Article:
The Scottish Council for Independent Schools (SCIS) data, released last week, shows that 93 per cent of S5 pupils attained at least a C at Higher, and 56 per cent of these an A grade.
This covers mainstream independent schools only, and represents the same performance as last year, which was the best for grades since 2007 when the SCIS began its analysis.
For all private schools, the overall pass rate slipped to 90.8 per cent from 91.3 per cent in 2012, whereas pass rates for all schools in Scotland have edged up to 77.4 per cent from 76.9 per cent.
Pupils at independent schools also bucked the national trend in some foreign languages, with a 12.3 per cent rise in the number of candidates taking Higher French this year, compared with a 9.6 per cent drop in all Scottish schools.
John Edward, SCIS director, said: “This year’s SQA results, combined with those at A level and the International Baccalaureate, recognise the purposeful learning environment that exists at Scotland’s independent schools. Pupils and teachers are to be congratulated for their hard work.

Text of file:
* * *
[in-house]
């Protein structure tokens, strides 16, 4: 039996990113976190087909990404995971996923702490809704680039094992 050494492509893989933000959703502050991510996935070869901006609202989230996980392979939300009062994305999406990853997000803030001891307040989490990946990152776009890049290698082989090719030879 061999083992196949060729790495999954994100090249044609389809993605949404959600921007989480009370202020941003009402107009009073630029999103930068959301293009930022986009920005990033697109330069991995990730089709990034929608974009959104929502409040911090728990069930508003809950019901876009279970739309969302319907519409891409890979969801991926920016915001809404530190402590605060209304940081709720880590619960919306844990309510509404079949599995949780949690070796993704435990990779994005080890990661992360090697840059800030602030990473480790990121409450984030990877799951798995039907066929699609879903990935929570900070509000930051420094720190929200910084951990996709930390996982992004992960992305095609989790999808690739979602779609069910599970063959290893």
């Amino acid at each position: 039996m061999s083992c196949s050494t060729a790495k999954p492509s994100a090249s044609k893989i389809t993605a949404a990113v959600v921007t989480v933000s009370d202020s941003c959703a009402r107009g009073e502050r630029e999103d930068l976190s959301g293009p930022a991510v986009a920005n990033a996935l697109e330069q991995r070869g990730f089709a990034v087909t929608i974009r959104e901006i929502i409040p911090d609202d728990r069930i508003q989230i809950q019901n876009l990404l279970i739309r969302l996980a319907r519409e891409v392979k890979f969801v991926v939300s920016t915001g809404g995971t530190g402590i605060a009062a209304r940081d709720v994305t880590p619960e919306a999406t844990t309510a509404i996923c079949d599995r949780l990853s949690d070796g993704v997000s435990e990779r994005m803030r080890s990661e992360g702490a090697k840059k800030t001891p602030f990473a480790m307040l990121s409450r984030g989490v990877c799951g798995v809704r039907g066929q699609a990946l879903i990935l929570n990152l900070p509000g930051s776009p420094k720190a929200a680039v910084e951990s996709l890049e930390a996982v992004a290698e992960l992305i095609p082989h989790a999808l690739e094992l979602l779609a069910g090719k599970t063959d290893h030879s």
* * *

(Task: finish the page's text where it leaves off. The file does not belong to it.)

“At Higher and Advanced Higher level, more than 90 per cent of pupils achieved A to C passes which is a fantastic achievement, especially when you consider that most independent schools admit children of mixed abilities.
“It’s evident that our schools are keeping faith with a breadth of subjects and bucking the national trend. An important factor in pupils’ exam success is that independent schools have the freedom to offer whichever curriculum and qualifications they believe best meet the needs of their pupils.”
Although most private schools in Scotland offer Highers, some opt instead for A levels or the International Baccalaureate.
Meanwhile, more Scots would prefer to send their children to state schools than private ones even if there were no fees, according to a study released last week.
The YouGov research found 62 per cent of those questioned in Scotland preferred local authority run schools, the highest figure in the UK.